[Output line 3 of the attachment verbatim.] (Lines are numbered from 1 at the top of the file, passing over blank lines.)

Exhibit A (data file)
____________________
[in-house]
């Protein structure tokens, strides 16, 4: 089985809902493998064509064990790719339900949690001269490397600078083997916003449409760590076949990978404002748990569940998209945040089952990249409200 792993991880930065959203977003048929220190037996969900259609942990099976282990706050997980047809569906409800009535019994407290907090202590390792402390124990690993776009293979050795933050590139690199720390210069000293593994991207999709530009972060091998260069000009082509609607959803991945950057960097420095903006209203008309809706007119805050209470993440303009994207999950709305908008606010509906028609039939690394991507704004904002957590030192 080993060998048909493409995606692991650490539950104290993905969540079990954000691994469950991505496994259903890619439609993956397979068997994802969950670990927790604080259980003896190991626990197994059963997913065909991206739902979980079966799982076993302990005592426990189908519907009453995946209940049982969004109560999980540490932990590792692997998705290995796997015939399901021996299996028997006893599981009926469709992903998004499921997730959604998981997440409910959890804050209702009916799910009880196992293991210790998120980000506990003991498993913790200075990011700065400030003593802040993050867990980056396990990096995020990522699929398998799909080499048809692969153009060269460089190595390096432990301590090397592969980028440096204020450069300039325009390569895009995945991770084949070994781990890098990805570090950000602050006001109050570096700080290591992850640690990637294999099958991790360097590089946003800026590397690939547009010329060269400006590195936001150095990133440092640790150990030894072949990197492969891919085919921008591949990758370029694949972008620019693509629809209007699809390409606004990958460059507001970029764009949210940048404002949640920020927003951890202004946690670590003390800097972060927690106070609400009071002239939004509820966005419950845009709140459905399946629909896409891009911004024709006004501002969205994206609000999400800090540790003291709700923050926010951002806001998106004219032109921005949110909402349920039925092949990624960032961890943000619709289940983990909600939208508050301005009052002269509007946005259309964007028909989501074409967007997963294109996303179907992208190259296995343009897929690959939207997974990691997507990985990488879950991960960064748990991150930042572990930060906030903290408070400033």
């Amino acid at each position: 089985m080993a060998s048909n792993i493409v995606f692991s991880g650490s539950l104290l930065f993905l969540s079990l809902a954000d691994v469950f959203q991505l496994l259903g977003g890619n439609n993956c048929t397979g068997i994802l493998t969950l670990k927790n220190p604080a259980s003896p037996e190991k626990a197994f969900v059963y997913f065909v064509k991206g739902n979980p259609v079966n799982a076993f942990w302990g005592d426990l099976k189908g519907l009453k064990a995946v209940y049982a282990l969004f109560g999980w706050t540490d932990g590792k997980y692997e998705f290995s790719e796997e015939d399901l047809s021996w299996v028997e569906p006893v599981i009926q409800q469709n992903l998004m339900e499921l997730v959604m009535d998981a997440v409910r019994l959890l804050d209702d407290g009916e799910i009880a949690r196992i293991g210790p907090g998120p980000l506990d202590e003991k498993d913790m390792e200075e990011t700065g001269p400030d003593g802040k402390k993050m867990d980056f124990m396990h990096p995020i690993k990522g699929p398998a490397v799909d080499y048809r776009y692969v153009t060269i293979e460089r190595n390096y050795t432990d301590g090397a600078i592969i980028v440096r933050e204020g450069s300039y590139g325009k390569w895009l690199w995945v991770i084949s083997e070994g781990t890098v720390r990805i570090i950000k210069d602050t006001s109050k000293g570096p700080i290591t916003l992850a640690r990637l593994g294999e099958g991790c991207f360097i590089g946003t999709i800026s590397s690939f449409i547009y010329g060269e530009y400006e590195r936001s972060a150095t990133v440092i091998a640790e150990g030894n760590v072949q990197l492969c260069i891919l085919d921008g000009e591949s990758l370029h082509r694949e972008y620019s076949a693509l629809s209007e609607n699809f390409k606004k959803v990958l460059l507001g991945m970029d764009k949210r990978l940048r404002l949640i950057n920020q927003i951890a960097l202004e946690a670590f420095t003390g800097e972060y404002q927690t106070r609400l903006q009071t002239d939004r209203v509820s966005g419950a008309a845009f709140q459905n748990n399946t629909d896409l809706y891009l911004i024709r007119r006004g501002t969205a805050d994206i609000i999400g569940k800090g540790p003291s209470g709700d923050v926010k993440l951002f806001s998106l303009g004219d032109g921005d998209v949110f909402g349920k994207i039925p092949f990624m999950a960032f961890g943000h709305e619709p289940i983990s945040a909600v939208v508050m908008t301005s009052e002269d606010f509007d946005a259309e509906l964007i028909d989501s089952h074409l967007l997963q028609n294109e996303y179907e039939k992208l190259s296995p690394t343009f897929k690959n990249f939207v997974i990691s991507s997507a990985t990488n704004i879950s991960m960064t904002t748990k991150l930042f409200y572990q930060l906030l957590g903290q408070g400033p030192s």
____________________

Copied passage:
């Amino acid at each position: 089985m080993a060998s048909n792993i493409v995606f692991s991880g650490s539950l104290l930065f993905l969540s079990l809902a954000d691994v469950f959203q991505l496994l259903g977003g890619n439609n993956c048929t397979g068997i994802l493998t969950l670990k927790n220190p604080a259980s003896p037996e190991k626990a197994f969900v059963y997913f065909v064509k991206g739902n979980p259609v079966n799982a076993f942990w302990g005592d426990l099976k189908g519907l009453k064990a995946v209940y049982a282990l969004f109560g999980w706050t540490d932990g590792k997980y692997e998705f290995s790719e796997e015939d399901l047809s021996w299996v028997e569906p006893v599981i009926q409800q469709n992903l998004m339900e499921l997730v959604m009535d998981a997440v409910r019994l959890l804050d209702d407290g009916e799910i009880a949690r196992i293991g210790p907090g998120p980000l506990d202590e003991k498993d913790m390792e200075e990011t700065g001269p400030d003593g802040k402390k993050m867990d980056f124990m396990h990096p995020i690993k990522g699929p398998a490397v799909d080499y048809r776009y692969v153009t060269i293979e460089r190595n390096y050795t432990d301590g090397a600078i592969i980028v440096r933050e204020g450069s300039y590139g325009k390569w895009l690199w995945v991770i084949s083997e070994g781990t890098v720390r990805i570090i950000k210069d602050t006001s109050k000293g570096p700080i290591t916003l992850a640690r990637l593994g294999e099958g991790c991207f360097i590089g946003t999709i800026s590397s690939f449409i547009y010329g060269e530009y400006e590195r936001s972060a150095t990133v440092i091998a640790e150990g030894n760590v072949q990197l492969c260069i891919l085919d921008g000009e591949s990758l370029h082509r694949e972008y620019s076949a693509l629809s209007e609607n699809f390409k606004k959803v990958l460059l507001g991945m970029d764009k949210r990978l940048r404002l949640i950057n920020q927003i951890a960097l202004e946690a670590f420095t003390g800097e972060y404002q927690t106070r609400l903006q009071t002239d939004r209203v509820s966005g419950a008309a845009f709140q459905n748990n399946t629909d896409l809706y891009l911004i024709r007119r006004g501002t969205a805050d994206i609000i999400g569940k800090g540790p003291s209470g709700d923050v926010k993440l951002f806001s998106l303009g004219d032109g921005d998209v949110f909402g349920k994207i039925p092949f990624m999950a960032f961890g943000h709305e619709p289940i983990s945040a909600v939208v508050m908008t301005s009052e002269d606010f509007d946005a259309e509906l964007i028909d989501s089952h074409l967007l997963q028609n294109e996303y179907e039939k992208l190259s296995p690394t343009f897929k690959n990249f939207v997974i990691s991507s997507a990985t990488n704004i879950s991960m960064t904002t748990k991150l930042f409200y572990q930060l906030l957590g903290q408070g400033p030192s």